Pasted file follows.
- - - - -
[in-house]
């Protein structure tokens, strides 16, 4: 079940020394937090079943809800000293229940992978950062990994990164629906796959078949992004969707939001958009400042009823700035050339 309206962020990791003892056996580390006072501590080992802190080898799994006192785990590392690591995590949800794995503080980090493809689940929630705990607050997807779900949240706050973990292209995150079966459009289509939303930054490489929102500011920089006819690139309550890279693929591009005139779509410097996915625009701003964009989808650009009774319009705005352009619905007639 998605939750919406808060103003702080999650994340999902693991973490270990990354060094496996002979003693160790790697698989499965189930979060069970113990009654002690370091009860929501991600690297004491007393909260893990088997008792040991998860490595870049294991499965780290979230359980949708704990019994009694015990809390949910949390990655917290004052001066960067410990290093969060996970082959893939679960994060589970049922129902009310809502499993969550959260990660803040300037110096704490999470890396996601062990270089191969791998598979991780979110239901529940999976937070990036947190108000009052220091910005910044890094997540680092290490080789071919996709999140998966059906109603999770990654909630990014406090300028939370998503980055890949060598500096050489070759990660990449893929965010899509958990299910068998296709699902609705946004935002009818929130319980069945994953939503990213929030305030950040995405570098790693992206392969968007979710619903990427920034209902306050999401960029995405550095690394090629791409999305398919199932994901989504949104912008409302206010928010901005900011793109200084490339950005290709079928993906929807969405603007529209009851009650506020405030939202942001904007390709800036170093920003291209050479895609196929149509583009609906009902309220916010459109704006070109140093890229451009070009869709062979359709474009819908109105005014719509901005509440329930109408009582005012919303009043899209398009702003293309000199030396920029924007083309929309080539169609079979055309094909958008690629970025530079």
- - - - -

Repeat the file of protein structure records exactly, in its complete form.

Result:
[in-house]
């Protein structure tokens, strides 16, 4: 079940020394937090079943809800000293229940992978950062990994990164629906796959078949992004969707939001958009400042009823700035050339 309206962020990791003892056996580390006072501590080992802190080898799994006192785990590392690591995590949800794995503080980090493809689940929630705990607050997807779900949240706050973990292209995150079966459009289509939303930054490489929102500011920089006819690139309550890279693929591009005139779509410097996915625009701003964009989808650009009774319009705005352009619905007639 998605939750919406808060103003702080999650994340999902693991973490270990990354060094496996002979003693160790790697698989499965189930979060069970113990009654002690370091009860929501991600690297004491007393909260893990088997008792040991998860490595870049294991499965780290979230359980949708704990019994009694015990809390949910949390990655917290004052001066960067410990290093969060996970082959893939679960994060589970049922129902009310809502499993969550959260990660803040300037110096704490999470890396996601062990270089191969791998598979991780979110239901529940999976937070990036947190108000009052220091910005910044890094997540680092290490080789071919996709999140998966059906109603999770990654909630990014406090300028939370998503980055890949060598500096050489070759990660990449893929965010899509958990299910068998296709699902609705946004935002009818929130319980069945994953939503990213929030305030950040995405570098790693992206392969968007979710619903990427920034209902306050999401960029995405550095690394090629791409999305398919199932994901989504949104912008409302206010928010901005900011793109200084490339950005290709079928993906929807969405603007529209009851009650506020405030939202942001904007390709800036170093920003291209050479895609196929149509583009609906009902309220916010459109704006070109140093890229451009070009869709062979359709474009819908109105005014719509901005509440329930109408009582005012919303009043899209398009702003293309000199030396920029924007083309929309080539169609079979055309094909958008690629970025530079």